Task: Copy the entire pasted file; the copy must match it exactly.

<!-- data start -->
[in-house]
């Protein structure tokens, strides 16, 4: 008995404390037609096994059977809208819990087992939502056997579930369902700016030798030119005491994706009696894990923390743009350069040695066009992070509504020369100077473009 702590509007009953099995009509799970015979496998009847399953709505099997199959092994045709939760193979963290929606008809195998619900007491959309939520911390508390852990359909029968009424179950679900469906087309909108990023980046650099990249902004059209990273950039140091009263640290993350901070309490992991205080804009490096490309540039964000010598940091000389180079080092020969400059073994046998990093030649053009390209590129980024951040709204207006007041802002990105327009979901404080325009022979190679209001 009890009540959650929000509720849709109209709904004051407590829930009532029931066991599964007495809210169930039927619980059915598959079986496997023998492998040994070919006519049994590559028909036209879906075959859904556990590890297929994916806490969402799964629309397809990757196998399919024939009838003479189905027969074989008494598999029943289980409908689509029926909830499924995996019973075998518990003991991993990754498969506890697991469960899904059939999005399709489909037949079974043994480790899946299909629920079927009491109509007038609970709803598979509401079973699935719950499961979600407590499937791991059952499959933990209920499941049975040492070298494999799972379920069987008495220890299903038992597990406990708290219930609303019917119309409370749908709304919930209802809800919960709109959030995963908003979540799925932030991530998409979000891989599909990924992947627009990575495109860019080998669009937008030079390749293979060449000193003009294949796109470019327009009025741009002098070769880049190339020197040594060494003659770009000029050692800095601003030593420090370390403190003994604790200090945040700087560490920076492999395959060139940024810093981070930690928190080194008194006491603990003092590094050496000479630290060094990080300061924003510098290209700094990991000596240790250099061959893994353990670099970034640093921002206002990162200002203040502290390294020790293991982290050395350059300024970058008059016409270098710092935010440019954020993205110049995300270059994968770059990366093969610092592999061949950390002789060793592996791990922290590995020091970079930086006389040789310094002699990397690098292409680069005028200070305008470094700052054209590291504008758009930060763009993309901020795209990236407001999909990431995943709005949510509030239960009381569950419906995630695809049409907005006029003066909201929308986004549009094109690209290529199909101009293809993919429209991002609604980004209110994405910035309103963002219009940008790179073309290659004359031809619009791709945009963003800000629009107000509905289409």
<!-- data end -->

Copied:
[in-house]
């Protein structure tokens, strides 16, 4: 008995404390037609096994059977809208819990087992939502056997579930369902700016030798030119005491994706009696894990923390743009350069040695066009992070509504020369100077473009 702590509007009953099995009509799970015979496998009847399953709505099997199959092994045709939760193979963290929606008809195998619900007491959309939520911390508390852990359909029968009424179950679900469906087309909108990023980046650099990249902004059209990273950039140091009263640290993350901070309490992991205080804009490096490309540039964000010598940091000389180079080092020969400059073994046998990093030649053009390209590129980024951040709204207006007041802002990105327009979901404080325009022979190679209001 009890009540959650929000509720849709109209709904004051407590829930009532029931066991599964007495809210169930039927619980059915598959079986496997023998492998040994070919006519049994590559028909036209879906075959859904556990590890297929994916806490969402799964629309397809990757196998399919024939009838003479189905027969074989008494598999029943289980409908689509029926909830499924995996019973075998518990003991991993990754498969506890697991469960899904059939999005399709489909037949079974043994480790899946299909629920079927009491109509007038609970709803598979509401079973699935719950499961979600407590499937791991059952499959933990209920499941049975040492070298494999799972379920069987008495220890299903038992597990406990708290219930609303019917119309409370749908709304919930209802809800919960709109959030995963908003979540799925932030991530998409979000891989599909990924992947627009990575495109860019080998669009937008030079390749293979060449000193003009294949796109470019327009009025741009002098070769880049190339020197040594060494003659770009000029050692800095601003030593420090370390403190003994604790200090945040700087560490920076492999395959060139940024810093981070930690928190080194008194006491603990003092590094050496000479630290060094990080300061924003510098290209700094990991000596240790250099061959893994353990670099970034640093921002206002990162200002203040502290390294020790293991982290050395350059300024970058008059016409270098710092935010440019954020993205110049995300270059994968770059990366093969610092592999061949950390002789060793592996791990922290590995020091970079930086006389040789310094002699990397690098292409680069005028200070305008470094700052054209590291504008758009930060763009993309901020795209990236407001999909990431995943709005949510509030239960009381569950419906995630695809049409907005006029003066909201929308986004549009094109690209290529199909101009293809993919429209991002609604980004209110994405910035309103963002219009940008790179073309290659004359031809619009791709945009963003800000629009107000509905289409």